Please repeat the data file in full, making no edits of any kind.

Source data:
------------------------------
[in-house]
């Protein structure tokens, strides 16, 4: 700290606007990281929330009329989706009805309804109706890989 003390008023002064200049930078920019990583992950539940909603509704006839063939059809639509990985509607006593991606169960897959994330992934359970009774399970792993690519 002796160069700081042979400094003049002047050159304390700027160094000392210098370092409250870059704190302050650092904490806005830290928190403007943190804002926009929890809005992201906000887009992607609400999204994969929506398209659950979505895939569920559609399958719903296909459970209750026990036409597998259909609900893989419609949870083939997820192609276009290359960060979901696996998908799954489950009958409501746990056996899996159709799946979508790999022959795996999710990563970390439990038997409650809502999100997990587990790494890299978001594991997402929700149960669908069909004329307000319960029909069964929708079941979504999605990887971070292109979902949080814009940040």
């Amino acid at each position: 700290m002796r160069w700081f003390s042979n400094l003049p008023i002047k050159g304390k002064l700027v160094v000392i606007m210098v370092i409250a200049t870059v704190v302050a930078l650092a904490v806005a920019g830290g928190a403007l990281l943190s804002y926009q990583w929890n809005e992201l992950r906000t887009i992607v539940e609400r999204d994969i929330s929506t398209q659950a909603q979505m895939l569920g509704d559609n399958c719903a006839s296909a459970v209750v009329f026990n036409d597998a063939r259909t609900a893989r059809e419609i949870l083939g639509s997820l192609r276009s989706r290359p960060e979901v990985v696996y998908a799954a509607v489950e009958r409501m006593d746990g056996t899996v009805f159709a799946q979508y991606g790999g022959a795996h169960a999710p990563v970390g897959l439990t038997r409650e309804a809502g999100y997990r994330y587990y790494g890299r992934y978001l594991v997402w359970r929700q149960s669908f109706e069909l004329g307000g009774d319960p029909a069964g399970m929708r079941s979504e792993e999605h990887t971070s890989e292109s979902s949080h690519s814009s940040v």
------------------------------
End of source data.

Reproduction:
[in-house]
């Protein structure tokens, strides 16, 4: 700290606007990281929330009329989706009805309804109706890989 003390008023002064200049930078920019990583992950539940909603509704006839063939059809639509990985509607006593991606169960897959994330992934359970009774399970792993690519 002796160069700081042979400094003049002047050159304390700027160094000392210098370092409250870059704190302050650092904490806005830290928190403007943190804002926009929890809005992201906000887009992607609400999204994969929506398209659950979505895939569920559609399958719903296909459970209750026990036409597998259909609900893989419609949870083939997820192609276009290359960060979901696996998908799954489950009958409501746990056996899996159709799946979508790999022959795996999710990563970390439990038997409650809502999100997990587990790494890299978001594991997402929700149960669908069909004329307000319960029909069964929708079941979504999605990887971070292109979902949080814009940040």
């Amino acid at each position: 700290m002796r160069w700081f003390s042979n400094l003049p008023i002047k050159g304390k002064l700027v160094v000392i606007m210098v370092i409250a200049t870059v704190v302050a930078l650092a904490v806005a920019g830290g928190a403007l990281l943190s804002y926009q990583w929890n809005e992201l992950r906000t887009i992607v539940e609400r999204d994969i929330s929506t398209q659950a909603q979505m895939l569920g509704d559609n399958c719903a006839s296909a459970v209750v009329f026990n036409d597998a063939r259909t609900a893989r059809e419609i949870l083939g639509s997820l192609r276009s989706r290359p960060e979901v990985v696996y998908a799954a509607v489950e009958r409501m006593d746990g056996t899996v009805f159709a799946q979508y991606g790999g022959a795996h169960a999710p990563v970390g897959l439990t038997r409650e309804a809502g999100y997990r994330y587990y790494g890299r992934y978001l594991v997402w359970r929700q149960s669908f109706e069909l004329g307000g009774d319960p029909a069964g399970m929708r079941s979504e792993e999605h990887t971070s890989e292109s979902s949080h690519s814009s940040v």